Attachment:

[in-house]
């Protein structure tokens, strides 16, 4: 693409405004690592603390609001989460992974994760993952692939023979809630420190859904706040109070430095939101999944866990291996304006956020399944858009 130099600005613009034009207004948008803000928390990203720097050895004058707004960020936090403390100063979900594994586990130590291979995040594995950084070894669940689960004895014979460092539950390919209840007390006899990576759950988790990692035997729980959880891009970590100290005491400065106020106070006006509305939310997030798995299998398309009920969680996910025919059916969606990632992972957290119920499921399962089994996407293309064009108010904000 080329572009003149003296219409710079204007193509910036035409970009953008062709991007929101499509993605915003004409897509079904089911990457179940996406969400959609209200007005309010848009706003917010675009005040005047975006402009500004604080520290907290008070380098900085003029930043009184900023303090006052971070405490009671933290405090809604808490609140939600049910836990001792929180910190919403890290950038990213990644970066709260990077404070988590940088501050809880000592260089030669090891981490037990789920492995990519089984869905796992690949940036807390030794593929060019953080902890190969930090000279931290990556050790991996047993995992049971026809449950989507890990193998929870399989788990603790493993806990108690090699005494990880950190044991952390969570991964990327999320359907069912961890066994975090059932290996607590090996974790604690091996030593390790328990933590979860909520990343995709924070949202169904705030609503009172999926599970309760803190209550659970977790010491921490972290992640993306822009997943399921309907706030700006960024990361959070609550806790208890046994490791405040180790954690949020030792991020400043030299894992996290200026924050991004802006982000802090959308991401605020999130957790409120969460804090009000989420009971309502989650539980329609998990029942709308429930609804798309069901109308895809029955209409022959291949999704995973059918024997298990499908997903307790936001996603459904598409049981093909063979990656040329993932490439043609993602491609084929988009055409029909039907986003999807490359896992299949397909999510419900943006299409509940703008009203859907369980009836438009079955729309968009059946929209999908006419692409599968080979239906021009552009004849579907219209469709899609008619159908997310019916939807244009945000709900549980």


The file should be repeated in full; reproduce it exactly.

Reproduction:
[in-house]
């Protein structure tokens, strides 16, 4: 693409405004690592603390609001989460992974994760993952692939023979809630420190859904706040109070430095939101999944866990291996304006956020399944858009 130099600005613009034009207004948008803000928390990203720097050895004058707004960020936090403390100063979900594994586990130590291979995040594995950084070894669940689960004895014979460092539950390919209840007390006899990576759950988790990692035997729980959880891009970590100290005491400065106020106070006006509305939310997030798995299998398309009920969680996910025919059916969606990632992972957290119920499921399962089994996407293309064009108010904000 080329572009003149003296219409710079204007193509910036035409970009953008062709991007929101499509993605915003004409897509079904089911990457179940996406969400959609209200007005309010848009706003917010675009005040005047975006402009500004604080520290907290008070380098900085003029930043009184900023303090006052971070405490009671933290405090809604808490609140939600049910836990001792929180910190919403890290950038990213990644970066709260990077404070988590940088501050809880000592260089030669090891981490037990789920492995990519089984869905796992690949940036807390030794593929060019953080902890190969930090000279931290990556050790991996047993995992049971026809449950989507890990193998929870399989788990603790493993806990108690090699005494990880950190044991952390969570991964990327999320359907069912961890066994975090059932290996607590090996974790604690091996030593390790328990933590979860909520990343995709924070949202169904705030609503009172999926599970309760803190209550659970977790010491921490972290992640993306822009997943399921309907706030700006960024990361959070609550806790208890046994490791405040180790954690949020030792991020400043030299894992996290200026924050991004802006982000802090959308991401605020999130957790409120969460804090009000989420009971309502989650539980329609998990029942709308429930609804798309069901109308895809029955209409022959291949999704995973059918024997298990499908997903307790936001996603459904598409049981093909063979990656040329993932490439043609993602491609084929988009055409029909039907986003999807490359896992299949397909999510419900943006299409509940703008009203859907369980009836438009079955729309968009059946929209999908006419692409599968080979239906021009552009004849579907219209469709899609008619159908997310019916939807244009945000709900549980």